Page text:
· Soy Cream Cheese by Kingland (supermarkets and health stores).

· ‘Jam’ made from 1 or more dried fruits (eg chop apricots, prunes or figs and place in a glass jar; mix with hot water to cover, optional cinnamon and grated gingerroot; soak for 1 hour or overnight until soft and rehydrated; puree in blender; cover and chill).

· For more spreads (Tofummus, Tex-Mex, Greek Island, Salmon & Red Pepper and others) see Recipes For A Long & Delicious Life.


For pastry use an equivalent amount of plain Better Butter. When preparing cakes, muffins, slices and other baking use one of the following to replace ½ cup or 125 g butter:

· ½ cup coconut fat/oil, olive oil, peanut oil, almond oil, high-oleic sunflower oil;

· ½ cup coconut cream;

· ¼ cup oil or coconut cream + ¼ cup fruit puree (mashed banana, applesauce, pureed fresh or tinned stone fruit such as peach). Note that tomato puree or mashed cooked beetroot are excellent in chocolate cakes;

· ½ cup mayonnaise;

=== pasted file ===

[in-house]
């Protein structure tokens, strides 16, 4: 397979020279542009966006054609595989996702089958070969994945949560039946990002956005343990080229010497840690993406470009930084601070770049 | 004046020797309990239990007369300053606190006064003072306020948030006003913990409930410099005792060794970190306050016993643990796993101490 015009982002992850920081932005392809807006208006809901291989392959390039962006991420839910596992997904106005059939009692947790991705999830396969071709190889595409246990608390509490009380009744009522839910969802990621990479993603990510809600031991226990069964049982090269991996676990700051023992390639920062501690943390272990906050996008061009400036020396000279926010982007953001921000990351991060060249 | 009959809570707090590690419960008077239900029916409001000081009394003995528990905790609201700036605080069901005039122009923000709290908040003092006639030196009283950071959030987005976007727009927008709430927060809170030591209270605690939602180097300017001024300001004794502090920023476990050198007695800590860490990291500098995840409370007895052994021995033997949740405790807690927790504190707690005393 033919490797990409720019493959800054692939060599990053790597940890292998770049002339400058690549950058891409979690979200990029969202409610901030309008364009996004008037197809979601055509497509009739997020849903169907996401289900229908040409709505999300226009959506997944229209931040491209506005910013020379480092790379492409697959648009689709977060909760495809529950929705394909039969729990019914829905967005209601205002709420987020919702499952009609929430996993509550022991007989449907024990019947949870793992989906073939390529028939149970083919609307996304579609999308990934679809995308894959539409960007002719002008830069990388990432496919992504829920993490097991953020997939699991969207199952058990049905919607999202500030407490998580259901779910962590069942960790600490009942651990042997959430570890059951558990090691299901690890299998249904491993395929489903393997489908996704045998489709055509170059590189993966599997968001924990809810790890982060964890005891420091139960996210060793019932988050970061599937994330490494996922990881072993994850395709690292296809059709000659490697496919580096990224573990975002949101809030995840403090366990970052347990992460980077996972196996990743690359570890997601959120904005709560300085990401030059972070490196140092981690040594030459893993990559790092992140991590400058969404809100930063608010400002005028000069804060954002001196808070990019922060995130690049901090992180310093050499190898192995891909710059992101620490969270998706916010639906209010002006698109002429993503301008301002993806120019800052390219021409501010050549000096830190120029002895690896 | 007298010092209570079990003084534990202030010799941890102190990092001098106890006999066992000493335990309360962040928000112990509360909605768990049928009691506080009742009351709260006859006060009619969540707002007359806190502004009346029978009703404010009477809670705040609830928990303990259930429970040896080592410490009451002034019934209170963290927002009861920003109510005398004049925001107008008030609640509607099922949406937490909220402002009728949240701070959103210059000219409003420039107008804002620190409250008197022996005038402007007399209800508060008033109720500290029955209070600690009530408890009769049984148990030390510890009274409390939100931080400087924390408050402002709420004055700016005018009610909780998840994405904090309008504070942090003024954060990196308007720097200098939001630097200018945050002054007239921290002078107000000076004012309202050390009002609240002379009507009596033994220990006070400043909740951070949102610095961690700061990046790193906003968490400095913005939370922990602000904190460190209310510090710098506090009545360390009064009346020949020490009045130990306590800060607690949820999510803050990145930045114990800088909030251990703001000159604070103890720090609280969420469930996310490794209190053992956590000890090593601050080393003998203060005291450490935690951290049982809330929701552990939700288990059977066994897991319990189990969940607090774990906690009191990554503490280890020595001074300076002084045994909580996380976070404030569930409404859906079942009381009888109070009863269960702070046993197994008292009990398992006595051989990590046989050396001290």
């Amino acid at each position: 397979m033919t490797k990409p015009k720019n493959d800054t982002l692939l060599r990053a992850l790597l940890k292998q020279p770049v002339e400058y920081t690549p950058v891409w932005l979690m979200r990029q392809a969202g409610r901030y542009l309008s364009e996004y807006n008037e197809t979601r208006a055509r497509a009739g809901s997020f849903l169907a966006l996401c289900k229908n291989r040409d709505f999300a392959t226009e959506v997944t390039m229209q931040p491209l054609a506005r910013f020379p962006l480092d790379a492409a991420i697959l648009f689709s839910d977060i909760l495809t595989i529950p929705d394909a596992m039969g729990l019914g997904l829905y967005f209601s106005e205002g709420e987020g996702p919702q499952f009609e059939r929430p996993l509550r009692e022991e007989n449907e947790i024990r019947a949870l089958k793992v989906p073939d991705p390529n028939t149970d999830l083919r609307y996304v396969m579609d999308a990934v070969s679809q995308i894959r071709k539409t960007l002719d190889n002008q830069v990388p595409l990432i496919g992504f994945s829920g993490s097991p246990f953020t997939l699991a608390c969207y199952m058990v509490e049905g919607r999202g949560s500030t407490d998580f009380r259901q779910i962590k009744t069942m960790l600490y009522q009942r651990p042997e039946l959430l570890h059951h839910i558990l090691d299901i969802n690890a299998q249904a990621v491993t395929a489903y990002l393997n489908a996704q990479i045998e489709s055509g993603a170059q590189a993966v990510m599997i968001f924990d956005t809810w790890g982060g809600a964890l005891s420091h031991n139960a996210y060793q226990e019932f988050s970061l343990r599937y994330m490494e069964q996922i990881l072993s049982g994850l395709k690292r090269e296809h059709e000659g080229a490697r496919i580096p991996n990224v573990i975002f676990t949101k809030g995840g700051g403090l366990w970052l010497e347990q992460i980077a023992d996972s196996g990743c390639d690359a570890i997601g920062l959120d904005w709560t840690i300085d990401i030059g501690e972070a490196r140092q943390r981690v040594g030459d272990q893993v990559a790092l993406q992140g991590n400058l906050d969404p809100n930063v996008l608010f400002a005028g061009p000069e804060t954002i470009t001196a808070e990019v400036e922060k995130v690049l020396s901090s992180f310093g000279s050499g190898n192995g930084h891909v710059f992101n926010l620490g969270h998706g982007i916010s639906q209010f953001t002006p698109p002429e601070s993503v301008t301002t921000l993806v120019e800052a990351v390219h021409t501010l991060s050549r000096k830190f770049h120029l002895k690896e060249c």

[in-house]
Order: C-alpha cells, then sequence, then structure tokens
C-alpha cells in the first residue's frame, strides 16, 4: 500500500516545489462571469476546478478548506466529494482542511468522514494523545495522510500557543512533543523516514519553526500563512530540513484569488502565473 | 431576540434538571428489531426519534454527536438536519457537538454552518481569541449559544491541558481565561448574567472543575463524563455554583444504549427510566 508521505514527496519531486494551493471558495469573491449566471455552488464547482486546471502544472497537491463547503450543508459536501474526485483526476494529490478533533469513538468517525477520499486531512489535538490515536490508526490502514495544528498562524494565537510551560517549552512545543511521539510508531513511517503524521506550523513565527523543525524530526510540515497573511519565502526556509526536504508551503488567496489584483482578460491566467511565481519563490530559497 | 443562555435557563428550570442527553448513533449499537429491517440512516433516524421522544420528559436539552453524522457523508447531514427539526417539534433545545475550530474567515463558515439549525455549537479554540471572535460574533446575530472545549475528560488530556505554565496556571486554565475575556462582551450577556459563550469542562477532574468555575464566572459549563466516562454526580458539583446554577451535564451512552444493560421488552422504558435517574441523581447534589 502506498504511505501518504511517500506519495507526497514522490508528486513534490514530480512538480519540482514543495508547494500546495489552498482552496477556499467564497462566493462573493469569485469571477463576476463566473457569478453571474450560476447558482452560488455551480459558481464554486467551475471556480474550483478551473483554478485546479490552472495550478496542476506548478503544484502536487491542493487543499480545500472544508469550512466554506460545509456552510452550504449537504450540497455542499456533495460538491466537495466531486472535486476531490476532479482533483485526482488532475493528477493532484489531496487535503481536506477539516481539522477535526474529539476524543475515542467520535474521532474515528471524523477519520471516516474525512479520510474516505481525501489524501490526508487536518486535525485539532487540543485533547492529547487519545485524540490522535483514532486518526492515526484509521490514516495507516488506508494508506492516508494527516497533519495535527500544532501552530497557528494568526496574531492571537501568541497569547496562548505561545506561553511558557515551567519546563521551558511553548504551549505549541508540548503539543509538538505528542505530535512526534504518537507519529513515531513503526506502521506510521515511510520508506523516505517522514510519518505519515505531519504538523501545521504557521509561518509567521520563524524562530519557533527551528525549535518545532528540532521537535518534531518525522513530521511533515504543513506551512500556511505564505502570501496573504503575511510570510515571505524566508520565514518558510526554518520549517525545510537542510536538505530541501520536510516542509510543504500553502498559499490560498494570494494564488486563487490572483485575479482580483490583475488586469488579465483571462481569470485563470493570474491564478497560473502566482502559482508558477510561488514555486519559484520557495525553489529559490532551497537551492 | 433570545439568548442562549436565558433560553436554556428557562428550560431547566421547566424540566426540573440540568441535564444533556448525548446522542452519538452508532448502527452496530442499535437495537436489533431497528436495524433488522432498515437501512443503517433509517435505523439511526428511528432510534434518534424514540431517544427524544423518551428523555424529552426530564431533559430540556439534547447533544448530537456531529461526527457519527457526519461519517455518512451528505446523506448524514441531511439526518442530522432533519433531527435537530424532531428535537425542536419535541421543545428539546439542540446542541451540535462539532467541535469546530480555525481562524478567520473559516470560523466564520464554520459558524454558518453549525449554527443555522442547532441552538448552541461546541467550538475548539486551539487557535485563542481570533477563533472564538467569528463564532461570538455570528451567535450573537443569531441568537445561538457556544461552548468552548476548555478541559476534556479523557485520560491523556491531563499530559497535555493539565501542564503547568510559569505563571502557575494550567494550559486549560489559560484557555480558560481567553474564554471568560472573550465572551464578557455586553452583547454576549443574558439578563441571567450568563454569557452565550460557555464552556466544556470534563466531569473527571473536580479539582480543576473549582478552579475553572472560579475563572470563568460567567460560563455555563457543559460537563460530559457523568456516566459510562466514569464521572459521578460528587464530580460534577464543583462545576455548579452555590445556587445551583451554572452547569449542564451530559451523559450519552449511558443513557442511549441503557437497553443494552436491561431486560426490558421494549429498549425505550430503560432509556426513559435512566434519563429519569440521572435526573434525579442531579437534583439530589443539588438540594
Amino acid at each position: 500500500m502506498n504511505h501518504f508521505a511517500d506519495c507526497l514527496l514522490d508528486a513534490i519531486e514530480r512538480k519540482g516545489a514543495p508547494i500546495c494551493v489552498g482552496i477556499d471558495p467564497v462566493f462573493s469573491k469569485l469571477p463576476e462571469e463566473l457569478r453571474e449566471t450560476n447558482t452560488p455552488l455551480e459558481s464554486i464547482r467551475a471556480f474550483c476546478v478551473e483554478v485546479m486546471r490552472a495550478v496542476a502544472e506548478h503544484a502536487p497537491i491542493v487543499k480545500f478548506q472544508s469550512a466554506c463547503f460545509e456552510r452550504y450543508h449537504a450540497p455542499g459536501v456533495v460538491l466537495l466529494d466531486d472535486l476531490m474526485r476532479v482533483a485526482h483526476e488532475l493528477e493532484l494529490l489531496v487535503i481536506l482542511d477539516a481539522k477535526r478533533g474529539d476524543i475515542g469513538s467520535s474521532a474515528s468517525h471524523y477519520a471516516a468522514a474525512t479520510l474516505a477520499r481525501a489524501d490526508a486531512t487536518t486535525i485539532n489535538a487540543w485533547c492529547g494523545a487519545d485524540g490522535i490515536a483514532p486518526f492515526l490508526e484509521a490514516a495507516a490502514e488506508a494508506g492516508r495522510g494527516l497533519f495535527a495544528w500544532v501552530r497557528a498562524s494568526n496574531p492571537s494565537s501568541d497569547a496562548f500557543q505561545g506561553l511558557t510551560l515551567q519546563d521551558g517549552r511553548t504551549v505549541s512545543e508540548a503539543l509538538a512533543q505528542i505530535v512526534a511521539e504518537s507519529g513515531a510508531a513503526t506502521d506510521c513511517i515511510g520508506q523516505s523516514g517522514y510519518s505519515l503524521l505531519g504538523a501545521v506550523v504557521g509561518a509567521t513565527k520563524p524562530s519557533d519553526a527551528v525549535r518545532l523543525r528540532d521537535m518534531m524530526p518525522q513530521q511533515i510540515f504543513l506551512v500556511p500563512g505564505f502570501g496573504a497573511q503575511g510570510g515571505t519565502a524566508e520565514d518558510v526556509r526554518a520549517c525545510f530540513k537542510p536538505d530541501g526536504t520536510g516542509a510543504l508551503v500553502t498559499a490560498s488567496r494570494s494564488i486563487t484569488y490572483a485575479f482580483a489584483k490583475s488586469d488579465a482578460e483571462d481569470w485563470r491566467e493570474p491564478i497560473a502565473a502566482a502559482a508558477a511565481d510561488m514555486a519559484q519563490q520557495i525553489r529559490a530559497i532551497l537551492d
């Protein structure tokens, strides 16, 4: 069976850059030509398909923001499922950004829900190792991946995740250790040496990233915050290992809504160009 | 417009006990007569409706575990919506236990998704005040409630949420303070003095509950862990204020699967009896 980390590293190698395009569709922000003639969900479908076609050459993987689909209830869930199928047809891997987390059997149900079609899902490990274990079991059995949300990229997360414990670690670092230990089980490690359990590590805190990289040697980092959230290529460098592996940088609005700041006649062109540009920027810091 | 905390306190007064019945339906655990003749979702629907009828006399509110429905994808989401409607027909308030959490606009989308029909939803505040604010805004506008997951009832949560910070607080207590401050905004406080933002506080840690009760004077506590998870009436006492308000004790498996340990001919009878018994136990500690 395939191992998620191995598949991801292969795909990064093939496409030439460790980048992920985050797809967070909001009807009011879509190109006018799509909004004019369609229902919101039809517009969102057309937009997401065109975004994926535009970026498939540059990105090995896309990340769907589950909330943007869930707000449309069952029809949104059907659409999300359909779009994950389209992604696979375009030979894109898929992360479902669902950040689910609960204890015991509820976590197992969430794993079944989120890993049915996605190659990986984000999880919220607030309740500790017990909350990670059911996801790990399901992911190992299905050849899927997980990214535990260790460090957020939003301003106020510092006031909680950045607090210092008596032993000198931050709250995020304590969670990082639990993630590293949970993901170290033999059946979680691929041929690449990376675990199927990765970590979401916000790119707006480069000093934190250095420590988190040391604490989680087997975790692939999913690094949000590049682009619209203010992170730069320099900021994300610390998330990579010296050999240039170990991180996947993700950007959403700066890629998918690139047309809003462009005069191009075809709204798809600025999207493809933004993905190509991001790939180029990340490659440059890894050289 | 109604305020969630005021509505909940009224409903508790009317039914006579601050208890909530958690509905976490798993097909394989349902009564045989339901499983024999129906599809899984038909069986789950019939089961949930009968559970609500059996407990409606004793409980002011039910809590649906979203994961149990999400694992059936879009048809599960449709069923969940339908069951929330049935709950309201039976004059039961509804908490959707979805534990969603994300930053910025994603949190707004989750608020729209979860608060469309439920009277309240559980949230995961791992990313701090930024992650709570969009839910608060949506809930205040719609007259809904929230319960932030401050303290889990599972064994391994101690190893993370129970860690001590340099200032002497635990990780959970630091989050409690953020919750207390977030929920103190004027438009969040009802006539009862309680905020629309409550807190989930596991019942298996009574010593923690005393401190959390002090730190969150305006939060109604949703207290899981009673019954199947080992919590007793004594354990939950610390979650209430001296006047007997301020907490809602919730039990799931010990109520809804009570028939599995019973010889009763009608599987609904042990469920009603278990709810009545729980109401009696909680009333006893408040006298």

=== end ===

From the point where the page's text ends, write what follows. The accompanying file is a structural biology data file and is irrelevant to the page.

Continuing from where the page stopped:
· ½ cup plain Better Butter.


Lita Watson

Someone said that butter and coconut oil can be used interchangeably, should i follow that way or can i combine butter with coconut oil when using these ingredients as replacements for palm shortening?

Maria Middlestead

Lita, there are differences to each. It depends on whether you are using coconut oil for pastry, cakes etc. Best to Google a specific recipe such as “pastry with coconut oil”.

Maria Middlestead

Patti, it is difficult to do from a Comment box. There is a place at the bottom of my emails for you to unsubscribe. I just tried that and it seems done. Good luck.